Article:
Supreme Court Justice Ruth Bader Ginsburg will return to work and needs no further medical treatment, the court said Friday.
Ginsburg, 85, missed high court arguments for the first time in her 25 years in the Supreme Court this past week as she recuperates from cancer surgery. Doctors removed a portion of her lung on December 21 after cancerous nodules were detected.
"Post-surgery evaluation indicates no evidence of remaining disease, and no further treatment is required," said court spokeswoman Kathleen Arberg.
"Justice Ginsburg will continue to work from home next week and will participate in the consideration and decision of the cases on the basis of the briefs and the transcripts of oral arguments. Her recovery from surgery is on track."
The court had said immediately after Ginsburg's surgery that there was no sign of other cancer and no additional treatment was planned at that time. Friday's statement, updating her condition, confirmed that early assessment.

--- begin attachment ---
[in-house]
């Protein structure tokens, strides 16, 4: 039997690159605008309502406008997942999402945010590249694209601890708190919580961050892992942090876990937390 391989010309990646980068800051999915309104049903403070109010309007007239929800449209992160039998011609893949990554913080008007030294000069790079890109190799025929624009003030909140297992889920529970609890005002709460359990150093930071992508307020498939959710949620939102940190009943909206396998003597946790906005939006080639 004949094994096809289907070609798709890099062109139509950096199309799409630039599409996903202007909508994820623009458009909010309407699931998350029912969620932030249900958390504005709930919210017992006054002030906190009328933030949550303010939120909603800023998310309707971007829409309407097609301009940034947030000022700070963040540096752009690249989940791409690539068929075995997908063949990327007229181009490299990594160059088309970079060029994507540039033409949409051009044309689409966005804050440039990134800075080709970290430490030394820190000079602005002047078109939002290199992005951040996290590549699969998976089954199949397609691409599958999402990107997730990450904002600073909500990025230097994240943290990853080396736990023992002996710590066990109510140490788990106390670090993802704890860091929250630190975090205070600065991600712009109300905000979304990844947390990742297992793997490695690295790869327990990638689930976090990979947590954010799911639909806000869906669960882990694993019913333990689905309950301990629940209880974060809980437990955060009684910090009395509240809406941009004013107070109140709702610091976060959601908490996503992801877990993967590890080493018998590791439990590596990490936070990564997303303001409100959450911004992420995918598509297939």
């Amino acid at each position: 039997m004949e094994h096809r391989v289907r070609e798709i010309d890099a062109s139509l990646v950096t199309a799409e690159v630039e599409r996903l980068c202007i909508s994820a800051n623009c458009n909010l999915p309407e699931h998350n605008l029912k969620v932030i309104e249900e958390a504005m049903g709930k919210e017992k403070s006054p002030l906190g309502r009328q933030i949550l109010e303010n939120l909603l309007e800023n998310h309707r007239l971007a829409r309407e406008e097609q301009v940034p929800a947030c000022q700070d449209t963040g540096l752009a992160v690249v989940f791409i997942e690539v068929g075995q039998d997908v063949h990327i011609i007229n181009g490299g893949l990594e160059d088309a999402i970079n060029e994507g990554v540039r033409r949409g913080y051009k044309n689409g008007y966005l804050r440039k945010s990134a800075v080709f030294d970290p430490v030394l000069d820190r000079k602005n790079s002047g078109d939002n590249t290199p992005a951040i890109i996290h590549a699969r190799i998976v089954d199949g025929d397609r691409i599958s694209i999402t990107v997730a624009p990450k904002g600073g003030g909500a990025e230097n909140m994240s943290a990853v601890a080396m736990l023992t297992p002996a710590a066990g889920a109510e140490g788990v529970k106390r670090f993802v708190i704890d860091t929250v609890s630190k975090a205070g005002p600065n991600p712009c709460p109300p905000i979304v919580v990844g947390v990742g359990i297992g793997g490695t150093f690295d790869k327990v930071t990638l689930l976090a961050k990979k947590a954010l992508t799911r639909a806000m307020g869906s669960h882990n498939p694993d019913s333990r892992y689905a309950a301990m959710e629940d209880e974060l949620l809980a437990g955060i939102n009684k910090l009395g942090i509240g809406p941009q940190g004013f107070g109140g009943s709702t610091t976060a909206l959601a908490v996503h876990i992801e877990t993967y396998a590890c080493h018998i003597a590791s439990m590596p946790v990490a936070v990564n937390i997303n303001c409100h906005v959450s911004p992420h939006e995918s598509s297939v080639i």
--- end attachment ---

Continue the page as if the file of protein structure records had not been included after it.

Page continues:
Medical experts have said it takes about a month to recover from the kind of surgery Ginsburg had in December. For that reason, she was not expected to be back for January's oral arguments, even though it meant breaking her record of never missing a day in the courtroom for health reasons — despite two earlier surgical procedures for different cancers.
After next week's arguments, the justices aren't scheduled to resume hearing cases until February 19.
The cancerous spots on Ginsburg's lungs were detected after she sought treatment on November 7 for three ribs that were fractured in a fall in her court office. Ginsburg will turn 86 in March.